How the Christian University Can Be A Prophetic Witness
The Christian University should resist the trends within both the secular campus and American Christianity by modeling real debate and intellectual diversity on public issues. Modeling real intellectual diversity means not reflexively and emotionally condemning the policies of the Trump administration, but critically engaging with the arguments supporting and opposing those policies.
The Christian University can model intellectual diversity by inviting speakers of all ideological positions and affiliations, and letting the merits of their ideas speak for themselves.
The Christian University can perform this role because it has a stated end that goes beyond political activity. Politics, in a Christian perspective, is not the final word on a topic or issue. Rather, there is a higher end towards which we are all striving, and in light of that end, our transitory political disputes can appear in a clearer perspective. The concept of original sin reminds us that it is not within our means to create a perfect world, and so we can affirm with Immanuel Kant that “out of the crooked timber of humanity, nothing straight is ever built.”
The Christian University therefore has a peculiar witness that it can provide to the secular world: Far from being dogmatic institutions that train their students to conform to particular ideological persuasions, the Christian University can model John Stuart Mill’s marketplace of ideas. The Christian University can do so because of its motivating conviction that faith and truth are ultimately compatible. Truth may be difficult to grasp- as in the inimitable words of the Apostle Paul, “we see through a glass, darkly”- and the pursuit of it may lead to dead ends and false summits along the way, yet truth is real and therefore knowable. Our faith compels us to seek the truth, and in seeking the truth, we deepen our faith.Christian Universities can address merits & faults in American Christianity Click To Tweet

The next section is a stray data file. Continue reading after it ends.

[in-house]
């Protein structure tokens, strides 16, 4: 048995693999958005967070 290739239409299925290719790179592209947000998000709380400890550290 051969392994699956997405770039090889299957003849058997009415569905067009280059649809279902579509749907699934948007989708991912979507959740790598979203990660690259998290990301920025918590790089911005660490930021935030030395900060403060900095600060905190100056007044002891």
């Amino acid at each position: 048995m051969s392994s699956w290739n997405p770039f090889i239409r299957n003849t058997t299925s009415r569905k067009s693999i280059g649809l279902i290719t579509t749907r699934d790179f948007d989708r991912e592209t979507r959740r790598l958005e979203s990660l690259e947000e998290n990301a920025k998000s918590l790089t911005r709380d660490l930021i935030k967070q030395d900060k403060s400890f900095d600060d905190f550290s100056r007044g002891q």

In particular, the Christian University can and needs to address the merits and faults of the political and intellectual trends in American Christianity over the past several decades in a spirit of true inquiry. Such a debate need not exaggerate the faults of any political philosophy, nor need it exonerate a political philosophy of those faults. Yet the debate may serve to remind evangelical Christians and Catholics, in the words of the Psalmist that Richard John Neuhaus was fond of quoting, to “put not your trust in princes…in whom there is no help.” In so doing, the Christian University will provide a service to the faithful that is currently unmet. More importantly, it will help to reaffirm the importance for an intellectually diverse religious voice in the public square. To this end, there are several steps that Christian Universities and the faculty and staff employed at them can take.